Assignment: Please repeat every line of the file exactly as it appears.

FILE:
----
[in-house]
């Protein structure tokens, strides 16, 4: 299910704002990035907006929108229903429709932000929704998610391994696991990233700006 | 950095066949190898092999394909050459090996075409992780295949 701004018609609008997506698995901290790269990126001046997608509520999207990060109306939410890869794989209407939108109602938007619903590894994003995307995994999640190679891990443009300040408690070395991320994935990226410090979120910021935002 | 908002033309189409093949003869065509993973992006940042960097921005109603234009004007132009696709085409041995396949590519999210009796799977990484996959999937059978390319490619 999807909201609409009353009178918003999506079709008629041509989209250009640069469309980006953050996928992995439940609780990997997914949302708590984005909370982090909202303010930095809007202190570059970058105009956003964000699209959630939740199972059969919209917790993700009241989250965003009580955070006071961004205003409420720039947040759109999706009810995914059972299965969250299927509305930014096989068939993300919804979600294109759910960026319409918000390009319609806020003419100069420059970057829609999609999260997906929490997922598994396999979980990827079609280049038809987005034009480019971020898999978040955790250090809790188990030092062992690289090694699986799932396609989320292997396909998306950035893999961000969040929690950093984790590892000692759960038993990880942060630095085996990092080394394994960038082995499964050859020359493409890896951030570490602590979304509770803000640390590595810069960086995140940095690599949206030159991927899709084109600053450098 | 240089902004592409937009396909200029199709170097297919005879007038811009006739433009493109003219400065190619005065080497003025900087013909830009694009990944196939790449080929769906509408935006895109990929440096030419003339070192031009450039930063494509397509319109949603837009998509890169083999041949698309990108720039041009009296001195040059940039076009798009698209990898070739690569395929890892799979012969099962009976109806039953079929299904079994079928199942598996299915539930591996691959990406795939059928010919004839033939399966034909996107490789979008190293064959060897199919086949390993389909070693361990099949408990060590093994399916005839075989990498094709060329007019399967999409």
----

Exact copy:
[in-house]
């Protein structure tokens, strides 16, 4: 299910704002990035907006929108229903429709932000929704998610391994696991990233700006 | 950095066949190898092999394909050459090996075409992780295949 701004018609609008997506698995901290790269990126001046997608509520999207990060109306939410890869794989209407939108109602938007619903590894994003995307995994999640190679891990443009300040408690070395991320994935990226410090979120910021935002 | 908002033309189409093949003869065509993973992006940042960097921005109603234009004007132009696709085409041995396949590519999210009796799977990484996959999937059978390319490619 999807909201609409009353009178918003999506079709008629041509989209250009640069469309980006953050996928992995439940609780990997997914949302708590984005909370982090909202303010930095809007202190570059970058105009956003964000699209959630939740199972059969919209917790993700009241989250965003009580955070006071961004205003409420720039947040759109999706009810995914059972299965969250299927509305930014096989068939993300919804979600294109759910960026319409918000390009319609806020003419100069420059970057829609999609999260997906929490997922598994396999979980990827079609280049038809987005034009480019971020898999978040955790250090809790188990030092062992690289090694699986799932396609989320292997396909998306950035893999961000969040929690950093984790590892000692759960038993990880942060630095085996990092080394394994960038082995499964050859020359493409890896951030570490602590979304509770803000640390590595810069960086995140940095690599949206030159991927899709084109600053450098 | 240089902004592409937009396909200029199709170097297919005879007038811009006739433009493109003219400065190619005065080497003025900087013909830009694009990944196939790449080929769906509408935006895109990929440096030419003339070192031009450039930063494509397509319109949603837009998509890169083999041949698309990108720039041009009296001195040059940039076009798009698209990898070739690569395929890892799979012969099962009976109806039953079929299904079994079928199942598996299915539930591996691959990406795939059928010919004839033939399966034909996107490789979008190293064959060897199919086949390993389909070693361990099949408990060590093994399916005839075989990498094709060329007019399967999409």